Good old garden soil is an excellent free bio-stimulant- Garden soils are full of beneficial aerobic bacteria, fungi and other great microbes. An even better one would be Forest soil, sometimes known as Forest humus.

    You can expect different microbial population levels in your tea based on weather, climate, temperature, seasons, etc. In the summertime you can expect your teas to brew faster and get to your optimal microbial levels faster than in cooler fall weather. Also tea odors, color, and foaminess on top of the tea, will vary based on temperatures too.

    Here is a list of materials you will need:

    1. 1 or 5 gallon container, I use a 5 gallon bucket.

    2. Fish tank pump and an air stone.

    3. A pair of old socks or a # 2 panty hose.

    4. Some type of measuring device…Tablespoon and Measuring cup ( one
    that reads ml or ounces).

    5. Quality compost and liquid additives.

    Once you have gathered all of your usable materials you are ready to begin. First, take and fill the container of choice up. Let it bubble for 48 hours to ensure that all the chlorine is “burned” off. I call this “tepid” water. Once this procedure is complete you are ready to add your organic material. Take your sock and place in what materials you choose to use. Place the sock with the organic material in the container and agitate it vigorously. After about 24 hours you will see foam start to form at the top of the solution. This will let you know that the micro-population of beneficial bacteria are starting to breed. Continue to brew for another 24 hours. Once this process is complete you will have an excellent foliar feed or a soil drench.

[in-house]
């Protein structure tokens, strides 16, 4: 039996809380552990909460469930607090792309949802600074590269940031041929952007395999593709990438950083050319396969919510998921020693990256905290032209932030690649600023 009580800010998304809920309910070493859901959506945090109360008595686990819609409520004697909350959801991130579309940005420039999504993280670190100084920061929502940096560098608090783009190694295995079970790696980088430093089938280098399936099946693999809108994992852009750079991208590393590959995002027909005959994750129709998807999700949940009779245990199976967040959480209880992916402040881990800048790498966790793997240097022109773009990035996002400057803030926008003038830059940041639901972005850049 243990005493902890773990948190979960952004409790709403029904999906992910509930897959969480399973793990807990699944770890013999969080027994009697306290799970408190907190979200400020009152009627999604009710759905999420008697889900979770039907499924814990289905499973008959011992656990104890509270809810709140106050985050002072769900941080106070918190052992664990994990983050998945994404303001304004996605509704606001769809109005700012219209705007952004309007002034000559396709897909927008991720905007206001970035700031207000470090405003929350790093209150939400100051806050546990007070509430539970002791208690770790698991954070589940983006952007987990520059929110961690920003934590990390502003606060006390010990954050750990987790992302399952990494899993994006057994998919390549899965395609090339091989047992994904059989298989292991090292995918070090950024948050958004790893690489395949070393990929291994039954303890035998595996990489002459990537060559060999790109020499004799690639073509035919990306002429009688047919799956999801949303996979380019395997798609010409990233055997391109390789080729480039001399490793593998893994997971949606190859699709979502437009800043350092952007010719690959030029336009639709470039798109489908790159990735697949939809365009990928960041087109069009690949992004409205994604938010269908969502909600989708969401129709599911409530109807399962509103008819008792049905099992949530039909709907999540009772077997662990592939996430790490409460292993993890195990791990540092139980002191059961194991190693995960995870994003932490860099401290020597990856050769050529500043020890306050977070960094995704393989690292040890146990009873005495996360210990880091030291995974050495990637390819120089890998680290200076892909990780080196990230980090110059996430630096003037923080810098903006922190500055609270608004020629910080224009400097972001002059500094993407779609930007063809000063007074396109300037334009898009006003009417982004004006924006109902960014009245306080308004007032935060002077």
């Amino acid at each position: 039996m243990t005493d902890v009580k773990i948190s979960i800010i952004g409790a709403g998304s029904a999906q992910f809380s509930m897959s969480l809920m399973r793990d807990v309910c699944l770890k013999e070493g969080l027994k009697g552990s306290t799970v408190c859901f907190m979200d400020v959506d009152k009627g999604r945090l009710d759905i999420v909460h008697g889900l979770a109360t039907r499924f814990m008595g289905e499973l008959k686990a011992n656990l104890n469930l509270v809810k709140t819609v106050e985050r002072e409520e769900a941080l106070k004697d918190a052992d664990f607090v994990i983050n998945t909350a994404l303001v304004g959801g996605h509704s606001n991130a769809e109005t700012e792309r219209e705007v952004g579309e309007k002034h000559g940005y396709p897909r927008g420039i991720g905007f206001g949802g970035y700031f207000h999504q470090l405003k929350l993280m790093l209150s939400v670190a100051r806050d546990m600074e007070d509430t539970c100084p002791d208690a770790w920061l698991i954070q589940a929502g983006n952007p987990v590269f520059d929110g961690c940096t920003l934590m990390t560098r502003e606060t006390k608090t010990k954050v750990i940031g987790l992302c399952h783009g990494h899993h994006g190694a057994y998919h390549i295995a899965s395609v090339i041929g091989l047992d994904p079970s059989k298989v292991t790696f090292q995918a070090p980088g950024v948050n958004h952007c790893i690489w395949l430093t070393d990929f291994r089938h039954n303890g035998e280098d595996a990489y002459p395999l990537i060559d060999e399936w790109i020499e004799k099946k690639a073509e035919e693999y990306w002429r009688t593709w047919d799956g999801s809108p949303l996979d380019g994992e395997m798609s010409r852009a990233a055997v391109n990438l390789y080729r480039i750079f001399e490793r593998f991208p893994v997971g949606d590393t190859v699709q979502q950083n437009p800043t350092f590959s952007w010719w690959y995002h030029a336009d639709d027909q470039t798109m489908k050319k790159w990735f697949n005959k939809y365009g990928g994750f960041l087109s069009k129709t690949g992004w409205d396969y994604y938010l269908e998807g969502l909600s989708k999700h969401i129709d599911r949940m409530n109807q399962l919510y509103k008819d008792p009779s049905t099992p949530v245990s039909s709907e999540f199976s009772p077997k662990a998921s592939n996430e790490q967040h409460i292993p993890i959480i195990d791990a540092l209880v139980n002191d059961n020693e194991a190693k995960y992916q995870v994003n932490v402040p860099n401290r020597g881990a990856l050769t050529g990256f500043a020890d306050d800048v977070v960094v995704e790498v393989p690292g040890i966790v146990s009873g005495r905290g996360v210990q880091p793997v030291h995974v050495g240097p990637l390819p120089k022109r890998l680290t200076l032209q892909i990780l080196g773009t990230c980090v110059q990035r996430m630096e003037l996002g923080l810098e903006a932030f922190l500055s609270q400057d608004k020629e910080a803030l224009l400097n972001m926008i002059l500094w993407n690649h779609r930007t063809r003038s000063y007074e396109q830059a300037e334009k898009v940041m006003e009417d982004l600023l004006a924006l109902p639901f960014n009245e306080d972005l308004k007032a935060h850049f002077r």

Here is a basic tea recipe:

    Guano Tea and Kelp:

    Seedlings less than 1 month old nutrient tea mix-
    5 TBS. Black Strap Molasses
    1-cup earthworm castings/5 gallons of water every 3rd watering

    Vegetative mix-
    1/3 cup Peruvian Seabird Guano (PSG)
    1/3 cup High N Bat Guano (Mexican)
    1/3 cup Earth Worm Castings (EWC)
    5 TBS. Maxi-crop 1-0-4 powdered kelp extract
    5 TBS. Liquid Karma (optional)
    5 TBS. Black Strap Molasses
    @ 1-cup mix/5 gallons of water every 3rd watering.

    Flowering nutrient tea mix:
    2/3 cup Peruvian Seabird Guano
    2/3 cup Earth Worm Castings
    2/3 cup High P Guano (Indonesian or Jamaican)
    5 TBS. Maxi-crop 1-0-4 powdered kelp extract or Liquid
    5 TBS. Black Strap Molasses

    Dilute as needed. Generally, 2 to 3 cups per 5 gallons of water @ every watering.

    Each mix is unique. Use your better judgment on the amounts and the ingredients. Remember, your tea can be as versatile as you wish it to be. Be creative. Your plants will love you for it.
    Larzbarz8992 and missnu like this.
    lil' miss left hand side

    lil' miss left hand side Active Member

    I made your fabulous tea and its working great! i do have one question, my tea is starting to go pale and it is no longer foaming on the top. i'm pretty sure this means that the micro-organisms have stopped breeding. so should i putt some more materials in it? like molasses and worm castings and put the air stone back in? will this bring life back to my tea or is it stuffed?

    inbudwetrust Well-Known Member